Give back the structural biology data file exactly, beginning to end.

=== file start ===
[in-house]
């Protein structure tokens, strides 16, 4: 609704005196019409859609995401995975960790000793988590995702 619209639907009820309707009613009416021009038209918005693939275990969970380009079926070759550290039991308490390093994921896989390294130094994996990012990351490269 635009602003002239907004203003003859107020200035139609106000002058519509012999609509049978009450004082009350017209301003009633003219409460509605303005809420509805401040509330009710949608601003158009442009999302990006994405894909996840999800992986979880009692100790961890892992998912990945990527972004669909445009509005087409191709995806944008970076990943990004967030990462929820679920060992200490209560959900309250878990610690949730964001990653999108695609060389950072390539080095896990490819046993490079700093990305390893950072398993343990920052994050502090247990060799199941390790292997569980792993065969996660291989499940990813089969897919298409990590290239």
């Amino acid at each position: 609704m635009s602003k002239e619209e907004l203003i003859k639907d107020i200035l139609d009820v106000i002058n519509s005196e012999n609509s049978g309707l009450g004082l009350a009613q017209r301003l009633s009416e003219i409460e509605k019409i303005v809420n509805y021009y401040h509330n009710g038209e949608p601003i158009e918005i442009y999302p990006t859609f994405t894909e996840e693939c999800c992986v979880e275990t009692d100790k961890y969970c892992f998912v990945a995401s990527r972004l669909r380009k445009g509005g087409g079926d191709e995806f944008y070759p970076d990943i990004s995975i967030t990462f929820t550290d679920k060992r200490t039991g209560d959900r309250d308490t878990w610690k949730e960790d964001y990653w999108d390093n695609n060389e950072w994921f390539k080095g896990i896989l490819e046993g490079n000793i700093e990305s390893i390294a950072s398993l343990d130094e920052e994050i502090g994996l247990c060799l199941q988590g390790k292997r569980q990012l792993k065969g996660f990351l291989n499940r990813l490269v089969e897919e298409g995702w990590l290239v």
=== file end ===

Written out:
[in-house]
């Protein structure tokens, strides 16, 4: 609704005196019409859609995401995975960790000793988590995702 619209639907009820309707009613009416021009038209918005693939275990969970380009079926070759550290039991308490390093994921896989390294130094994996990012990351490269 635009602003002239907004203003003859107020200035139609106000002058519509012999609509049978009450004082009350017209301003009633003219409460509605303005809420509805401040509330009710949608601003158009442009999302990006994405894909996840999800992986979880009692100790961890892992998912990945990527972004669909445009509005087409191709995806944008970076990943990004967030990462929820679920060992200490209560959900309250878990610690949730964001990653999108695609060389950072390539080095896990490819046993490079700093990305390893950072398993343990920052994050502090247990060799199941390790292997569980792993065969996660291989499940990813089969897919298409990590290239």
């Amino acid at each position: 609704m635009s602003k002239e619209e907004l203003i003859k639907d107020i200035l139609d009820v106000i002058n519509s005196e012999n609509s049978g309707l009450g004082l009350a009613q017209r301003l009633s009416e003219i409460e509605k019409i303005v809420n509805y021009y401040h509330n009710g038209e949608p601003i158009e918005i442009y999302p990006t859609f994405t894909e996840e693939c999800c992986v979880e275990t009692d100790k961890y969970c892992f998912v990945a995401s990527r972004l669909r380009k445009g509005g087409g079926d191709e995806f944008y070759p970076d990943i990004s995975i967030t990462f929820t550290d679920k060992r200490t039991g209560d959900r309250d308490t878990w610690k949730e960790d964001y990653w999108d390093n695609n060389e950072w994921f390539k080095g896990i896989l490819e046993g490079n000793i700093e990305s390893i390294a950072s398993l343990d130094e920052e994050i502090g994996l247990c060799l199941q988590g390790k292997r569980q990012l792993k065969g996660f990351l291989n499940r990813l490269v089969e897919e298409g995702w990590l290239v």